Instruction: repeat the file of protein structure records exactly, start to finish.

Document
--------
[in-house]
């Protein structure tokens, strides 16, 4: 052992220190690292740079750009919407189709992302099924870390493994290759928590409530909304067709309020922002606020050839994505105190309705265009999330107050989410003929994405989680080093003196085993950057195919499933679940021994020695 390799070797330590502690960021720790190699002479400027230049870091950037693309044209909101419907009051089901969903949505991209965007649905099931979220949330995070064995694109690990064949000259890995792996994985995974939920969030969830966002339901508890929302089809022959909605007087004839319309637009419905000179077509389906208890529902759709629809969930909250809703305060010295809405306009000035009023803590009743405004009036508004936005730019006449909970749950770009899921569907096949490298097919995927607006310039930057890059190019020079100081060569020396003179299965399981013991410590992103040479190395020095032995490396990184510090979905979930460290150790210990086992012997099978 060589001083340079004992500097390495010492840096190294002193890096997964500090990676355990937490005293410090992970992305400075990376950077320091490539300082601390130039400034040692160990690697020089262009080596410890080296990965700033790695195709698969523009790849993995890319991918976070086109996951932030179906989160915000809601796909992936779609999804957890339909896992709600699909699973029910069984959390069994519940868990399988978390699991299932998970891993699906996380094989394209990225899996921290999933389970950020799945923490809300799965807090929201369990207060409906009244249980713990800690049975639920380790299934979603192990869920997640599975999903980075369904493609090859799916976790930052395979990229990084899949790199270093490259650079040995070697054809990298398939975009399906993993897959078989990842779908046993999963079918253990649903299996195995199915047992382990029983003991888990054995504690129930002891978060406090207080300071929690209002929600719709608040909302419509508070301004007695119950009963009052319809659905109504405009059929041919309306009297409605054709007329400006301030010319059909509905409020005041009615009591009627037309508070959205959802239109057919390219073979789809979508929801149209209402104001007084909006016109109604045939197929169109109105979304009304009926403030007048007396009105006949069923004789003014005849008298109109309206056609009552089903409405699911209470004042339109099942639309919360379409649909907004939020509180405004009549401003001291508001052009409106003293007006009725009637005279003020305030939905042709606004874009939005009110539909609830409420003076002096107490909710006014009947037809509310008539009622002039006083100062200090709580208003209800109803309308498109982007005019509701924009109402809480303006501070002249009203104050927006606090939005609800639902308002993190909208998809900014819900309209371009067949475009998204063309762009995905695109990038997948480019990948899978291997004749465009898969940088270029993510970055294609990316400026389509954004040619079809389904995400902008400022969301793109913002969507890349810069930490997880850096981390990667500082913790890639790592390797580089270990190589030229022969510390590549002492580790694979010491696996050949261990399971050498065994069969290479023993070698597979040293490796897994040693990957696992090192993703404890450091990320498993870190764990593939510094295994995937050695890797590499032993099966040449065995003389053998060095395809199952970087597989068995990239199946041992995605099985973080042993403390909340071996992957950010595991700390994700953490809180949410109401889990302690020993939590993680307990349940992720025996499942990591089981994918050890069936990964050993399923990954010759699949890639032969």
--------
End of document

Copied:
[in-house]
């Protein structure tokens, strides 16, 4: 052992220190690292740079750009919407189709992302099924870390493994290759928590409530909304067709309020922002606020050839994505105190309705265009999330107050989410003929994405989680080093003196085993950057195919499933679940021994020695 390799070797330590502690960021720790190699002479400027230049870091950037693309044209909101419907009051089901969903949505991209965007649905099931979220949330995070064995694109690990064949000259890995792996994985995974939920969030969830966002339901508890929302089809022959909605007087004839319309637009419905000179077509389906208890529902759709629809969930909250809703305060010295809405306009000035009023803590009743405004009036508004936005730019006449909970749950770009899921569907096949490298097919995927607006310039930057890059190019020079100081060569020396003179299965399981013991410590992103040479190395020095032995490396990184510090979905979930460290150790210990086992012997099978 060589001083340079004992500097390495010492840096190294002193890096997964500090990676355990937490005293410090992970992305400075990376950077320091490539300082601390130039400034040692160990690697020089262009080596410890080296990965700033790695195709698969523009790849993995890319991918976070086109996951932030179906989160915000809601796909992936779609999804957890339909896992709600699909699973029910069984959390069994519940868990399988978390699991299932998970891993699906996380094989394209990225899996921290999933389970950020799945923490809300799965807090929201369990207060409906009244249980713990800690049975639920380790299934979603192990869920997640599975999903980075369904493609090859799916976790930052395979990229990084899949790199270093490259650079040995070697054809990298398939975009399906993993897959078989990842779908046993999963079918253990649903299996195995199915047992382990029983003991888990054995504690129930002891978060406090207080300071929690209002929600719709608040909302419509508070301004007695119950009963009052319809659905109504405009059929041919309306009297409605054709007329400006301030010319059909509905409020005041009615009591009627037309508070959205959802239109057919390219073979789809979508929801149209209402104001007084909006016109109604045939197929169109109105979304009304009926403030007048007396009105006949069923004789003014005849008298109109309206056609009552089903409405699911209470004042339109099942639309919360379409649909907004939020509180405004009549401003001291508001052009409106003293007006009725009637005279003020305030939905042709606004874009939005009110539909609830409420003076002096107490909710006014009947037809509310008539009622002039006083100062200090709580208003209800109803309308498109982007005019509701924009109402809480303006501070002249009203104050927006606090939005609800639902308002993190909208998809900014819900309209371009067949475009998204063309762009995905695109990038997948480019990948899978291997004749465009898969940088270029993510970055294609990316400026389509954004040619079809389904995400902008400022969301793109913002969507890349810069930490997880850096981390990667500082913790890639790592390797580089270990190589030229022969510390590549002492580790694979010491696996050949261990399971050498065994069969290479023993070698597979040293490796897994040693990957696992090192993703404890450091990320498993870190764990593939510094295994995937050695890797590499032993099966040449065995003389053998060095395809199952970087597989068995990239199946041992995605099985973080042993403390909340071996992957950010595991700390994700953490809180949410109401889990302690020993939590993680307990349940992720025996499942990591089981994918050890069936990964050993399923990954010759699949890639032969």